As nice as it would be to live in a world where everyone is honest and transparent, the truth is, we have a long way to go with that still as a species. Something that can really help you on your journey is being able to distinguish between a lie and a truth. It is good to learn the ways to identify a lie NOW so that you don’t have to learn the hard way through experience later.
We all have an intuition and a built-in mechanism of discernment that allows us to distinguish between a lie and a truth. Knowing if someone is lying is generally easy to do. The hard part is knowing what to do about. How do you manage the feeling of being deceived? Should you say anything to them? How do you bring it up to them?
If you do bring it up to them, you run the risk of hurting them or embarrassing them. If you don’t bring it up, you have a feeling of dissonance inside you which pollutes your soul. You may also develop resentment to them down the line. And hey, maybe they will resent you one day for not calling them out on it to help them out.
So what is the proper way to call someone out when they are lying to you? Here are some good places to start:
1) Ask them the same question in a different way, implying you know that they are lying
Let’s say you want to know where your partner was last night because they got home extra late after work. You may ask something like “Hey why were you late today?” And they may say “Traffic was support awful coming home today. Went through a couple accidents”. At this point, if you know they are lying, you may want to ask a follow up question:
“Are you sure there isn’t anything else you did that made you late?”
At this point, you may get an answer like “Well I felt a bit hungry so I stopped off at a restaurant and got some food and a beer”. And then if you feel you are not getting the full truth still, continue to ask more questions.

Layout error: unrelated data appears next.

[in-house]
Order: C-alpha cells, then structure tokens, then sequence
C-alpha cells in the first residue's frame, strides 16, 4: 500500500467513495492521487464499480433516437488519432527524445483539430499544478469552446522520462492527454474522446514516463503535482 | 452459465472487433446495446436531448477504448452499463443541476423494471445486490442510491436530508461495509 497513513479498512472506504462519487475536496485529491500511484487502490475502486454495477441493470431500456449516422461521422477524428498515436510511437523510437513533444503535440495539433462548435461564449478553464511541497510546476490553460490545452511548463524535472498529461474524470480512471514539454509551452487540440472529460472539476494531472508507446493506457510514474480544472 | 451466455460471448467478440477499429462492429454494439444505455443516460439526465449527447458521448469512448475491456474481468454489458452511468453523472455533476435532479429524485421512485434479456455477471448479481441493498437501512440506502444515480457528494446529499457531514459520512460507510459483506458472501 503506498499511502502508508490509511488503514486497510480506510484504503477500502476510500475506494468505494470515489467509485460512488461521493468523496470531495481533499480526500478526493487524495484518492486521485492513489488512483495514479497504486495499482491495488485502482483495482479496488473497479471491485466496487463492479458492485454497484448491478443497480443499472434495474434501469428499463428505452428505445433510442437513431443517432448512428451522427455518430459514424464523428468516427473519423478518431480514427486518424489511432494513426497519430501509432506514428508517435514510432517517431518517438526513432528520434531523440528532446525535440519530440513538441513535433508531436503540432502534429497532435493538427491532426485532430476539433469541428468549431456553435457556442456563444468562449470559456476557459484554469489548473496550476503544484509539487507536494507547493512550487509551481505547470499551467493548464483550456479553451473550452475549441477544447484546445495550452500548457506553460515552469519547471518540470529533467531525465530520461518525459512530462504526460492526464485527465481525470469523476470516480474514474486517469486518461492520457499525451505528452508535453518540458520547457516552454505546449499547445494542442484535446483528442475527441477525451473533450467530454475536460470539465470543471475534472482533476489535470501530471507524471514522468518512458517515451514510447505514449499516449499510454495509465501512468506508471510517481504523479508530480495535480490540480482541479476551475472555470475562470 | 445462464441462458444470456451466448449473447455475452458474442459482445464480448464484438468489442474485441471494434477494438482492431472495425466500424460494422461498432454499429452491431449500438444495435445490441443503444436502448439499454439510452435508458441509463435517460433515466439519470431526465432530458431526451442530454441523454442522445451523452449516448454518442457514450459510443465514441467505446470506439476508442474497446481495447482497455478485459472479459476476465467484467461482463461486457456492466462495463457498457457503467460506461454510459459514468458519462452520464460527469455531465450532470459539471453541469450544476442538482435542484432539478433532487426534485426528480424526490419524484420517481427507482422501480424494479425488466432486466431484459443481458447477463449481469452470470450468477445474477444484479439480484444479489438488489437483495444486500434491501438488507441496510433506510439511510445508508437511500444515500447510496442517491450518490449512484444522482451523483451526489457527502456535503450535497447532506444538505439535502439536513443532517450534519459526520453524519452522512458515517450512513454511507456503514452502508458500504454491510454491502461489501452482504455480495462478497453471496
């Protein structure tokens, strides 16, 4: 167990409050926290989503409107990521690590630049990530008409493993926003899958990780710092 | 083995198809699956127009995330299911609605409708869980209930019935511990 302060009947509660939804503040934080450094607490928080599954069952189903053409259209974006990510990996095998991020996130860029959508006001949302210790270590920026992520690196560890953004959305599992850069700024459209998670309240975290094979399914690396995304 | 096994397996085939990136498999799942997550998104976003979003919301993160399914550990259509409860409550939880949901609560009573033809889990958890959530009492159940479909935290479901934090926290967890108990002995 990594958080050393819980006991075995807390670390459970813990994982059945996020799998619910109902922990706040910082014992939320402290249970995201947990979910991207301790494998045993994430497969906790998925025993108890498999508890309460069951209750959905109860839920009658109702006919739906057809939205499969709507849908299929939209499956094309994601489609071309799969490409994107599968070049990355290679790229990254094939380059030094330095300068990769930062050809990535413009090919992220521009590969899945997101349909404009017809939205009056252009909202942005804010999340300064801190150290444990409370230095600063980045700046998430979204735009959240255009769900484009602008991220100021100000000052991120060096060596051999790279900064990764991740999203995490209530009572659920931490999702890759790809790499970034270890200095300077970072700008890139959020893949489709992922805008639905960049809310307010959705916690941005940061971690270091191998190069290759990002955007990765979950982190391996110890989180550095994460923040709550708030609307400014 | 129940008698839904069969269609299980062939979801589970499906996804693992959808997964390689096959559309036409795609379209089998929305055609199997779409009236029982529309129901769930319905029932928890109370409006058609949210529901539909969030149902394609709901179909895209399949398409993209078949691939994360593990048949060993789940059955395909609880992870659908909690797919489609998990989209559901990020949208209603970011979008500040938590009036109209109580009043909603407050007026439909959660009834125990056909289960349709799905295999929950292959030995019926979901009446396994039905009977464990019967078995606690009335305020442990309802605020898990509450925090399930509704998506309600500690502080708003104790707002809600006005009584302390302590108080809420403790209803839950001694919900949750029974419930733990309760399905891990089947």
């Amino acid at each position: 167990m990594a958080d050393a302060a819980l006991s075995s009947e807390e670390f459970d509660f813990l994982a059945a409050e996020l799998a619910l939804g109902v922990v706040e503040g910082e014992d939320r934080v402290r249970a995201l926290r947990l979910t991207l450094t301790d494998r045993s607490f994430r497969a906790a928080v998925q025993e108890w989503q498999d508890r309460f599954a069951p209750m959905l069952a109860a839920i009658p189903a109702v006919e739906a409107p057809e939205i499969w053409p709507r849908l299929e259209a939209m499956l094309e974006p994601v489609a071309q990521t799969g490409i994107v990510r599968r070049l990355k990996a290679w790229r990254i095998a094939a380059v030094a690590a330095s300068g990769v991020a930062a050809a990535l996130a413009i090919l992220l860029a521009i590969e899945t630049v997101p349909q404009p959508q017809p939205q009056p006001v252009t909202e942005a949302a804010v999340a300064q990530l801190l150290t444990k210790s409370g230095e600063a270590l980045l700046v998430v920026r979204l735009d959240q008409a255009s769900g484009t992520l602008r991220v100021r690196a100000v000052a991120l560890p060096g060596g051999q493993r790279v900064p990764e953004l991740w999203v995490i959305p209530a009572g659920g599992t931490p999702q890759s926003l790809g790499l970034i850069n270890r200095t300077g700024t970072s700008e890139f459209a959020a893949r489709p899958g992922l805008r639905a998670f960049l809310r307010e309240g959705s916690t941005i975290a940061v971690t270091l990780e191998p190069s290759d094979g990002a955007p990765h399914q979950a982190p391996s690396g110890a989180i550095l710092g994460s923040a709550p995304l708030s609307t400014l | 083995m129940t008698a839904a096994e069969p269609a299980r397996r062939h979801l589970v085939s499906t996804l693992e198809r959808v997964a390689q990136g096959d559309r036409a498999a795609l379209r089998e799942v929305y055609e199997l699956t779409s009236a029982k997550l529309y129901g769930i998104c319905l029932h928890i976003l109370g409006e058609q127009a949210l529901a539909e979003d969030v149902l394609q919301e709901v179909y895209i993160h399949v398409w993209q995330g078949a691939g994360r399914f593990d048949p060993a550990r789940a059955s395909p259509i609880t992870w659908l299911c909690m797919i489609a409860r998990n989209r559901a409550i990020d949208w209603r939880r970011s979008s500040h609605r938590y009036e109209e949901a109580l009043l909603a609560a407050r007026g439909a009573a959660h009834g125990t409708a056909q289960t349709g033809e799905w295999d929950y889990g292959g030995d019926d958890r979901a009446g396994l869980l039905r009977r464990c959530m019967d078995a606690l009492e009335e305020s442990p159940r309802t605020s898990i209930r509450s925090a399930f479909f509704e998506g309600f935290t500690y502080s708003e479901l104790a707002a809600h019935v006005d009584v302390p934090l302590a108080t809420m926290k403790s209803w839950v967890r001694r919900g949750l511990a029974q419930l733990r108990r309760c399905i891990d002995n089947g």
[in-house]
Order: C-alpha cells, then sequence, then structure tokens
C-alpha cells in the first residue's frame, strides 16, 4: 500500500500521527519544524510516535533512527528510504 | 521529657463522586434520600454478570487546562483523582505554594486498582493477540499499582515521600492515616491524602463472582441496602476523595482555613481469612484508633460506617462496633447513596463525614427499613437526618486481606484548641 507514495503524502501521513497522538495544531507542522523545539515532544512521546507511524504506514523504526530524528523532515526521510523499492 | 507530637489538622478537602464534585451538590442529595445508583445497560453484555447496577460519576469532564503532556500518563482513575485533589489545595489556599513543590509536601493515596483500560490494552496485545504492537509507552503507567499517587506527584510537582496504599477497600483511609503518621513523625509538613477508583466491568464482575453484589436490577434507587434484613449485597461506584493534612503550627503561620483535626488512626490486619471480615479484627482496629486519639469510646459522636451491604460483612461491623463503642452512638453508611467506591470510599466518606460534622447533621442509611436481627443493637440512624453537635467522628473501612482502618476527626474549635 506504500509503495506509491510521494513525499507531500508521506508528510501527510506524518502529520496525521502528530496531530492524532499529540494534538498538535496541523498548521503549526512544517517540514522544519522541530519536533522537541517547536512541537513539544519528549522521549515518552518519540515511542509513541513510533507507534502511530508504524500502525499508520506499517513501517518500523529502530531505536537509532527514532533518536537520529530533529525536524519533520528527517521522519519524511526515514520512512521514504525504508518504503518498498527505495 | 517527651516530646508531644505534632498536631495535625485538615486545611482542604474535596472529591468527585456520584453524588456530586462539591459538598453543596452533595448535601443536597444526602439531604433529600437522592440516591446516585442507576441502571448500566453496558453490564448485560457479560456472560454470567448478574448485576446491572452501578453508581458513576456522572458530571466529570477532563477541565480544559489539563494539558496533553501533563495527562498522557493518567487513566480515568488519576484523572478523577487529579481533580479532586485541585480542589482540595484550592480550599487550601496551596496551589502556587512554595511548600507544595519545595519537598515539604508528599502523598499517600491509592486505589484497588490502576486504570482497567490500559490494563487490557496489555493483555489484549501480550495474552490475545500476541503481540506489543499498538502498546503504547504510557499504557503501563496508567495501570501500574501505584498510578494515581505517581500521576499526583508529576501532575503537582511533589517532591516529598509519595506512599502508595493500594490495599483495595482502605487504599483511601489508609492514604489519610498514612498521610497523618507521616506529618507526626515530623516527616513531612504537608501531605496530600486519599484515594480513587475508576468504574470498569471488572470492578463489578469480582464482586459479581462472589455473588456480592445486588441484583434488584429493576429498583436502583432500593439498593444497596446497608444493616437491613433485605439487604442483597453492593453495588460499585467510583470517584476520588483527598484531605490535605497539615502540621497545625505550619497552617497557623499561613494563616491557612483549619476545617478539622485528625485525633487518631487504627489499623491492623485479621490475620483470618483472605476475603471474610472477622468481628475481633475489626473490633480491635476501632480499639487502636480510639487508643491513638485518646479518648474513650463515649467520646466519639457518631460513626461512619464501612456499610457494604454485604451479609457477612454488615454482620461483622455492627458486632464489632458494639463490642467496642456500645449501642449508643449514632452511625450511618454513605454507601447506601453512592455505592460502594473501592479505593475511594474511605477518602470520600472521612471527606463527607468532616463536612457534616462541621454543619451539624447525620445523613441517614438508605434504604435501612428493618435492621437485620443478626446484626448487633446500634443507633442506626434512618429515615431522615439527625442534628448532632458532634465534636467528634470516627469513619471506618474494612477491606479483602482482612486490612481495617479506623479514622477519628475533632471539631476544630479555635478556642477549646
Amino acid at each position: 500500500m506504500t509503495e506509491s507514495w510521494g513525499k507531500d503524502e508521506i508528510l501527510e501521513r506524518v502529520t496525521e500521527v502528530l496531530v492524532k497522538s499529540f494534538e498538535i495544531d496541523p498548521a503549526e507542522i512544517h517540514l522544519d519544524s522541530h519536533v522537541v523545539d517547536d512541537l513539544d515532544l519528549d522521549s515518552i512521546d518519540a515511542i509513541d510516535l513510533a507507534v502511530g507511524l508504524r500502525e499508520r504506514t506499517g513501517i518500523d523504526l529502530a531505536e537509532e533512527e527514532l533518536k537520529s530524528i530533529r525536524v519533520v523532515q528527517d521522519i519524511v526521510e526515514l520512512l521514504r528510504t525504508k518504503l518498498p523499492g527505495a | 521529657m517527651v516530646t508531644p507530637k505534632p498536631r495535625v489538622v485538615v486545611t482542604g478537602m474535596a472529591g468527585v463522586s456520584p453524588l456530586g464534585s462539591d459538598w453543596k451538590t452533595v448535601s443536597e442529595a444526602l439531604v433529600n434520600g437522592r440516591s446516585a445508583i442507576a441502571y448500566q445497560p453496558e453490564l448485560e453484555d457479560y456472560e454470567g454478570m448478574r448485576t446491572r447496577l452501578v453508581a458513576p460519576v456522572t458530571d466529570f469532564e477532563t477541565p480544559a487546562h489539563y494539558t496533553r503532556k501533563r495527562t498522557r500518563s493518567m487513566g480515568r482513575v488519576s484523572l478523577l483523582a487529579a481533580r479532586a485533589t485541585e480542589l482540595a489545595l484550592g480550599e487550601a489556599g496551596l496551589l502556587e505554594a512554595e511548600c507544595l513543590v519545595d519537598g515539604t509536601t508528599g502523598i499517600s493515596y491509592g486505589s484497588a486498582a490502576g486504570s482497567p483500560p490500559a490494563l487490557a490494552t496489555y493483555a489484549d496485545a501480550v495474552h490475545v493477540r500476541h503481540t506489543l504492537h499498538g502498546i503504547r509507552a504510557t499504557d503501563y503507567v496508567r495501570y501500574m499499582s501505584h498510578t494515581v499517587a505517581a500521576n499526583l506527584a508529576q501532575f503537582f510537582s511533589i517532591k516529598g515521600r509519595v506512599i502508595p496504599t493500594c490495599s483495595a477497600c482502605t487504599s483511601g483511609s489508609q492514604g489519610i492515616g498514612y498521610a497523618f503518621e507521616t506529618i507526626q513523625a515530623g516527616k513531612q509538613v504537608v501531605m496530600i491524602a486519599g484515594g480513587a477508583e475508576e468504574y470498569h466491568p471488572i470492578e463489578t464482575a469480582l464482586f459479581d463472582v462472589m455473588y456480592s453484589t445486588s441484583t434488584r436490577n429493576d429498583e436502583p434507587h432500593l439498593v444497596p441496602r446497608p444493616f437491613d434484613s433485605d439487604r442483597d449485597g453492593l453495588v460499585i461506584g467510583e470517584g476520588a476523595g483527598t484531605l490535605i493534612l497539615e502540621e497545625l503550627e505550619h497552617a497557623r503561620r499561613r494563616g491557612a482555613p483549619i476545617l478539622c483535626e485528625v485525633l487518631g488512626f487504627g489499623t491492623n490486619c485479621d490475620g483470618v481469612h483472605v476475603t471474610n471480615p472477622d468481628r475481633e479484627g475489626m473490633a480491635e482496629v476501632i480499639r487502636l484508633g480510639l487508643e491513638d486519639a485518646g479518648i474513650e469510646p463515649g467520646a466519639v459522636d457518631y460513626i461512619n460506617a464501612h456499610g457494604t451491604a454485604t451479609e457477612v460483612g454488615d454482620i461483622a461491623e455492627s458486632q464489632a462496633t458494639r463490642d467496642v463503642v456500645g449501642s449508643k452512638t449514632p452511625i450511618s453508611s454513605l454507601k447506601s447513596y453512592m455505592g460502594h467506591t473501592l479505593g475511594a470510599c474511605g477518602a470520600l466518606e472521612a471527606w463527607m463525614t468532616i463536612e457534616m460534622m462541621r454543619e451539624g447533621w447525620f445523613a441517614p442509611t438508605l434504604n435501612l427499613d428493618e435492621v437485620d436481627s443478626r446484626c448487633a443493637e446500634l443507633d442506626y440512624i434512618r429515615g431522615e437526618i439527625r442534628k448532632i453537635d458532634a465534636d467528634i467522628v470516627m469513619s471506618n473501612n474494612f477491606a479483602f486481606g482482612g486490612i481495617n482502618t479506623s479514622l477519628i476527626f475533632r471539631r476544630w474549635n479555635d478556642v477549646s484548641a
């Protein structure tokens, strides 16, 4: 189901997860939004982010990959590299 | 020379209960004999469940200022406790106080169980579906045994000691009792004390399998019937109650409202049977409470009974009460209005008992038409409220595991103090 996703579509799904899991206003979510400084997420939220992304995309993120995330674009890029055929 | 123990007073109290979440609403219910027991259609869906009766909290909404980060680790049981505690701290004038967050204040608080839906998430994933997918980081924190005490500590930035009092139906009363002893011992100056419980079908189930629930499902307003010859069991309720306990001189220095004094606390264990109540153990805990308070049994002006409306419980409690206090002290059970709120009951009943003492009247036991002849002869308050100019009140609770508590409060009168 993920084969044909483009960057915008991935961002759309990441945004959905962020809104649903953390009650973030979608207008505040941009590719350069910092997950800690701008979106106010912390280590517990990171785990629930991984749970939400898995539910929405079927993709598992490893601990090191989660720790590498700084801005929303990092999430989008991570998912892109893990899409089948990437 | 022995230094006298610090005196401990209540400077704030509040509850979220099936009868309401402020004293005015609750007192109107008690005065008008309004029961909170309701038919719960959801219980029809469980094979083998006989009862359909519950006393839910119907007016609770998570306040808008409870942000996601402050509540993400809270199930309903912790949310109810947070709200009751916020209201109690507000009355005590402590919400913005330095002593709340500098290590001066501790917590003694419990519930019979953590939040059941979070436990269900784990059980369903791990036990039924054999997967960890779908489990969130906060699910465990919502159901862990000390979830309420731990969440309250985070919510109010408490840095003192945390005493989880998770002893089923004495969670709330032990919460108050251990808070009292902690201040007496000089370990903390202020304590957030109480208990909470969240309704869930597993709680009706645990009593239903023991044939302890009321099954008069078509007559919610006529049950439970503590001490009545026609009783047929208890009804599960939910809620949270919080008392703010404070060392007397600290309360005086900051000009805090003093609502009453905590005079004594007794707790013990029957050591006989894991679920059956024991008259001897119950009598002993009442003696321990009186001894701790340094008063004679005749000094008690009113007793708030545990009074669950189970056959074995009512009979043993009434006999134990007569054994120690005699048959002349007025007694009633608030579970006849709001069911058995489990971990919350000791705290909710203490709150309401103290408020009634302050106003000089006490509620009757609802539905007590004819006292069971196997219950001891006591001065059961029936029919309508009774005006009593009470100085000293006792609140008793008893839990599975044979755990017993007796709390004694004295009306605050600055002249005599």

There will come a point at which you know for certain they are lying, and that they will know you are aware they are lying. This is a great place to start with confronting someone.
2) Tell them you know they aren’t being honest, letting them know they are loved and it’s ok
Sometimes people lie out of fear. They are scared of what you think about them, scared to be vulnerable, scared to own up to their mistakes, and scared to look bad in front of people they want recognition from.
Maybe they need to put on a front to compensate for insecurities they have about themselves from being bullied in the past, or maybe they are really struggling with someone and want others to think they are ok. Have compassion on them, and let them know you love them and support them as a person.
Make it really clear to them that you are not here to judge them or condemn them for lying, but you just want to hear the truth. Then proceed to tell them that you can sense they aren’t being fully truthful with you and that you want them to feel comfortable being honest and open with you.
Don’t feel scared or intimidated to call someone out for lying to you or deceiving you. You have every right to confront them about it and question them, but lay an energetic foundation of understanding and acceptance before you bring it up to them.
3) Create a container
Sometimes peoples lies are rooted into extremely deep feelings of self-hate and feelings of worthlessness and need to be dealt with carefully. When confronting them about their lies, be sensitive to the fact that they are probably lying out of pain.
People only ever lie out of fear. Create a container for them by making them feel comfortable physically within their environment when you are talking to them. Don’t try to dominate them or interrogate them. Approach them at a time when they are relaxed such as after work or watching television.
Make sure you aren’t rushed or busy when you are confronting them so you can be fully present with them. Set the intention for how you want the experience to go before you start communicating to them.
A big part of calling people out on their lying is creating a physical and energetic container that both of you feel comfortable within to ensure that you remain energetically/psychologically stable and they feel safe being vulnerable with you.
We may feel its not our place to call people out for their lies, but sometimes we actually have a moral responsibility to ourselves and to the other person to demand the truth from them. It’s your place to know the truth and to respect yourself enough to know you deserve better than to be lied to. It’s just a matter of balancing that with compassion and an understanding that they are lying out of fear and pain.